I begin with the four amendments tabled by my right hon. and learned Friend Mr Grieve, which would require the first progress report under clause 3 to be made on 4 September, not 21 October. As he mentioned, fortnightly reports would then be required from 9 October until 18 December if an Executive had not been formed. Any report under clause 3 or any regulations under clause 2 would be subject to an approval motion in this House and a “take note” motion at the other end of the corridor.

The Government agree that Parliament must be kept closely informed of progress towards restoring an Executive in Northern Ireland, which is precisely what clause 3 provides for, and we are willing to consider or accept various other reporting obligations, as I made clear in response to the earlier group of amendments. I continue that good will and positive approach under this second group of amendments.

Given the fundamental importance of these issues, I am happy to confirm that we accept my right hon. and learned Friend’s amendment 14, on the progress report to Parliament on or before 4 September. However, I have to disagree with him and oppose his other amendments.

The requirement for regular fortnightly reporting throughout the autumn, subject to a vote on each occasion, would simply be an excessive and unnecessary procedure. I also note that the requirement for fortnightly reports and motions would attach to many of the other reporting obligations on different topics that hon. and right hon. Members seek to add to clause 3. The amount of parliamentary time we booked up throughout September and into the autumn, should the Executive in Stormont not have been created, would start to mount.

I appreciate that what lies behind my right hon. and learned Friend’s amendments is not solely a concern to keep abreast of the progress towards restoring the devolved Government in Northern Ireland. He is very clear that his interests are a great deal broader and are primarily motivated by concerns about Brexit. We happily accept amendment 14, but, for the reasons I have laid out, I hope he will understand that we are not minded to accept his other three amendments, which I hope he will not press after he has had a chance to consider my remarks.

I thank my right hon. Friends the Members for Sevenoaks (Sir Michael Fallon) and for New Forest East (Dr Lewis) for tabling amendments 6 and 7 on veterans. There is broad agreement, after a couple of urgent questions and a couple of debates in Westminster Hall and in the House over the past month, that the current legacy system is not working well for pretty much anyone. The system has to change, and it has to provide better outcomes. The system has to ensure that everyone is treated fairly, particularly the armed forces and police officers.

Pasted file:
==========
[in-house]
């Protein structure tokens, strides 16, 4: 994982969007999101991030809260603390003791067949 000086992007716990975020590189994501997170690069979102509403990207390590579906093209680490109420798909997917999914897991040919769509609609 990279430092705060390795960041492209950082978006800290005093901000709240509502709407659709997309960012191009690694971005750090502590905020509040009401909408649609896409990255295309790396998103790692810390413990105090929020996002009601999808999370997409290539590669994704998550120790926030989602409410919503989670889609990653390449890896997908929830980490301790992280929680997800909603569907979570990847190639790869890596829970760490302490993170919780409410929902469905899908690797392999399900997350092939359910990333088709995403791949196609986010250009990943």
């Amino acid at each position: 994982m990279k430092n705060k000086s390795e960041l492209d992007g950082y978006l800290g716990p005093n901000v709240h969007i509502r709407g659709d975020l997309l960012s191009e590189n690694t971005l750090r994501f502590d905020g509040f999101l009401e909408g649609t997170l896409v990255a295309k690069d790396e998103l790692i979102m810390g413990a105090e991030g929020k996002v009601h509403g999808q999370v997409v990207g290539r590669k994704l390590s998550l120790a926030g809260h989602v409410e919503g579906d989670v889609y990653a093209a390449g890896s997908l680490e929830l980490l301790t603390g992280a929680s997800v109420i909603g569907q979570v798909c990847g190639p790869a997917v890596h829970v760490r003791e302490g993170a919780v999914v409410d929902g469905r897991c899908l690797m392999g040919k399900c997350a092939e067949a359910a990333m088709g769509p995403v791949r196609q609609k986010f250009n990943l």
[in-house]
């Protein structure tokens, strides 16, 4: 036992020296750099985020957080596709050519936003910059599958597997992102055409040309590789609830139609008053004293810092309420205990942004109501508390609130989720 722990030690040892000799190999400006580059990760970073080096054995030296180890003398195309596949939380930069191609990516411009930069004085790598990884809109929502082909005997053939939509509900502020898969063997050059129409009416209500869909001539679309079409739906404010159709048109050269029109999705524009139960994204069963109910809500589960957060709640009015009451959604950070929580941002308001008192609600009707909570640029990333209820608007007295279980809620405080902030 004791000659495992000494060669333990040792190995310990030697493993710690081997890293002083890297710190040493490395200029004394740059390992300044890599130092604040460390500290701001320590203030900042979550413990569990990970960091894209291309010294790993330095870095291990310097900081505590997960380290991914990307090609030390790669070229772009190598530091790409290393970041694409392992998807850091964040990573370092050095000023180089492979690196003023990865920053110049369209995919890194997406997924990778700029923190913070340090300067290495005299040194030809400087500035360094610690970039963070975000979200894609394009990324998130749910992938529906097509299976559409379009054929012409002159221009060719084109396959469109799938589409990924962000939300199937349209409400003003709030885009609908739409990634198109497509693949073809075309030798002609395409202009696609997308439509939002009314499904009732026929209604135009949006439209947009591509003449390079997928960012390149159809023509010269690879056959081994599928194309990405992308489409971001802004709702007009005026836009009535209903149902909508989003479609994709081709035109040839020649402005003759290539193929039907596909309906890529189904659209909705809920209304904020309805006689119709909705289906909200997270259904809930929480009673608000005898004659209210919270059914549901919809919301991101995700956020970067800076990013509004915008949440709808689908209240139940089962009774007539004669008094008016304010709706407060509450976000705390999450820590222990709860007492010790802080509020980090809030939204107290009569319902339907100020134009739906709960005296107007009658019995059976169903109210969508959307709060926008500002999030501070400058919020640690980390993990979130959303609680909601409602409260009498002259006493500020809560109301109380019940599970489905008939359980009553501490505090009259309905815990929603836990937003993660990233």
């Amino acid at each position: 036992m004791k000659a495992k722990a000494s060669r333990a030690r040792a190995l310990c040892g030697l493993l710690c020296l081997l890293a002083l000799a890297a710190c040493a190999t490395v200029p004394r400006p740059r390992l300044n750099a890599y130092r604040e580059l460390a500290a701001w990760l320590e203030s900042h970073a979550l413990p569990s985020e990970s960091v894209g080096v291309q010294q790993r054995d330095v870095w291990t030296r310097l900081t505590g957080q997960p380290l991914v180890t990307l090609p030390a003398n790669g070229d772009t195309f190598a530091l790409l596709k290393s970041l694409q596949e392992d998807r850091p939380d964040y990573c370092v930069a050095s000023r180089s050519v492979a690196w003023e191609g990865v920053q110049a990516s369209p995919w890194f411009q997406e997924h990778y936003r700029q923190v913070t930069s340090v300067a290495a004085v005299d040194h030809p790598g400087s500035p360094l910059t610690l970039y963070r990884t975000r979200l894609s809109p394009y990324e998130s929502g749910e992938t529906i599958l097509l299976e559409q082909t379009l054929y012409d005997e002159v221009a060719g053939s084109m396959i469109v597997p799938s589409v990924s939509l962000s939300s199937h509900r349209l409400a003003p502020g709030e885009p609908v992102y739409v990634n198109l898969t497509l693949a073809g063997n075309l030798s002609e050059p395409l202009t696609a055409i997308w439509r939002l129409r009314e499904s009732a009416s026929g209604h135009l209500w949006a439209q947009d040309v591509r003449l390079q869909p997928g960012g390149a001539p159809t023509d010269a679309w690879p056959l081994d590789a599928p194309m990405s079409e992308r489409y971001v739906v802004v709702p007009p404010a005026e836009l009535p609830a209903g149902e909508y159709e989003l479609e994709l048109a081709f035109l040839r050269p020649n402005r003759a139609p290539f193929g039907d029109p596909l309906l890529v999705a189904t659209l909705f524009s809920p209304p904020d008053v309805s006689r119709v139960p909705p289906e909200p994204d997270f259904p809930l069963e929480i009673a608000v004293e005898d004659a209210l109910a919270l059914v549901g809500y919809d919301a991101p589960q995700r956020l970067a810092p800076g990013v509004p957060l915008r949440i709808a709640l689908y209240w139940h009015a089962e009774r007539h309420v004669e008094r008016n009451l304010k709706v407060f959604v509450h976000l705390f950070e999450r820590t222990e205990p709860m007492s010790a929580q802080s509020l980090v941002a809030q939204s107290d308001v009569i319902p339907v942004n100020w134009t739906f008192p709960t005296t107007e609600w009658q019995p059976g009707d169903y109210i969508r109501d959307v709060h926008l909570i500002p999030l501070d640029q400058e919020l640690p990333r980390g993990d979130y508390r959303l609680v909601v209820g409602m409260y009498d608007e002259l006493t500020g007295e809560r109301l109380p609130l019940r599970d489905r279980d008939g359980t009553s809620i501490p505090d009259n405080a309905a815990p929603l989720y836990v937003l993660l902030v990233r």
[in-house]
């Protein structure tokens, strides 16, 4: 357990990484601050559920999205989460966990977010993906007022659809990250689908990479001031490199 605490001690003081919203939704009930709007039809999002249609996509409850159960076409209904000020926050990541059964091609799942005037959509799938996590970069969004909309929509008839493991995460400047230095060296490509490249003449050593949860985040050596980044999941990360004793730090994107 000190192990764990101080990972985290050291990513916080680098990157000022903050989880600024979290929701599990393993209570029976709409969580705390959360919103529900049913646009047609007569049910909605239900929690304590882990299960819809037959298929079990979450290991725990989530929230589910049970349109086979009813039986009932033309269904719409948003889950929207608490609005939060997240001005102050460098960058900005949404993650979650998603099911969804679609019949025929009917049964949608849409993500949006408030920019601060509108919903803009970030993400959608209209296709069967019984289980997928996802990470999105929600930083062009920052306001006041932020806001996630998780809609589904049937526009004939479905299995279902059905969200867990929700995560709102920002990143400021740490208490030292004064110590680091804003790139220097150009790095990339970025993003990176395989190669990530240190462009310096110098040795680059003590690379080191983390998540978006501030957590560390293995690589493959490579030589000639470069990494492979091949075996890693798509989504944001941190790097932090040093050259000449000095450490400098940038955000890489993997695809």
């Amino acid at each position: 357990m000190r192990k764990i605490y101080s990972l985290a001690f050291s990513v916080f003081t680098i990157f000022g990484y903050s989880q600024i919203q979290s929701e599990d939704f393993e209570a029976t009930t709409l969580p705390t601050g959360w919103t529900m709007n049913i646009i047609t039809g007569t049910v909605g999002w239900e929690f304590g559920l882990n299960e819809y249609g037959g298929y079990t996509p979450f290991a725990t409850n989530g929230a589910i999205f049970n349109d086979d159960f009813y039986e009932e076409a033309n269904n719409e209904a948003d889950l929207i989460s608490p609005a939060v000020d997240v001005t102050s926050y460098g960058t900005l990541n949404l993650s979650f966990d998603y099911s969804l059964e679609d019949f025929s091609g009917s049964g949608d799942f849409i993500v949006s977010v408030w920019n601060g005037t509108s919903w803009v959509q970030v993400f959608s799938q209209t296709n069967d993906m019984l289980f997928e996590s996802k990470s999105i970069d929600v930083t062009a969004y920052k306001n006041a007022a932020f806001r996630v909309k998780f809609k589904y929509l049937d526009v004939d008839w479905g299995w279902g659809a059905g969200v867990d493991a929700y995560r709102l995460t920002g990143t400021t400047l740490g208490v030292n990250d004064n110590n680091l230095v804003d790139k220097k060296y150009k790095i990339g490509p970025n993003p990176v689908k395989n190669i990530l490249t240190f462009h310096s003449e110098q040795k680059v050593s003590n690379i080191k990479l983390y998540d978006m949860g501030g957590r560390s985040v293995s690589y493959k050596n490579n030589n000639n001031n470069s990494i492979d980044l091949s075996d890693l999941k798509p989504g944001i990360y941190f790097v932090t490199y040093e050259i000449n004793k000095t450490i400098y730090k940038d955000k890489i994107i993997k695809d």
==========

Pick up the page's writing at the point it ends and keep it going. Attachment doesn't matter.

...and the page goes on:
The draft Bill on which we consulted last year would require a new body investigating legacy cases to do so in a fair, balanced and proportionate manner. We have just finished consulting, and we have published the responses in the past week. Interestingly, there were strong and widespread views against either an amnesty or immunity from prosecution, and both my right hon. Friends were keen, and rightly so, to make clear the difference between those two proposals and the ideas proposed in their amendments.

There is widespread concern about former soldiers being pursued by vexatious and unfair court cases 40 or 50 years after they finish serving. Amendments 6 and 7 would require the Secretary of State to report on progress towards introducing a presumption of non-prosecution, and they would require the Attorney General for Northern Ireland to produce guidance on legacy cases with a presumption in favour of prosecution in cases where a weapon had been unlawfully obtained. That is a worthy attempt to make a distinction and to unravel the tendency in some cases for people to try to create moral equivalence between terrorists and Her Majesty’s armed forces.

It is important to be clear that the specifics of the particular or associated issues that are being proposed here did not form part of the Stormont House agreement. They were not recommended or supported widely in the responses to the consultation either. There are also some other technical concerns about whether the UK Government can direct the Attorney General for Northern Ireland—I think that is problematic. In principle, however, the point is this: I intend to take the two amendments in the spirit in which I think they are intended. I think they are intended to be a valid and sincere attempt to move this issue forward.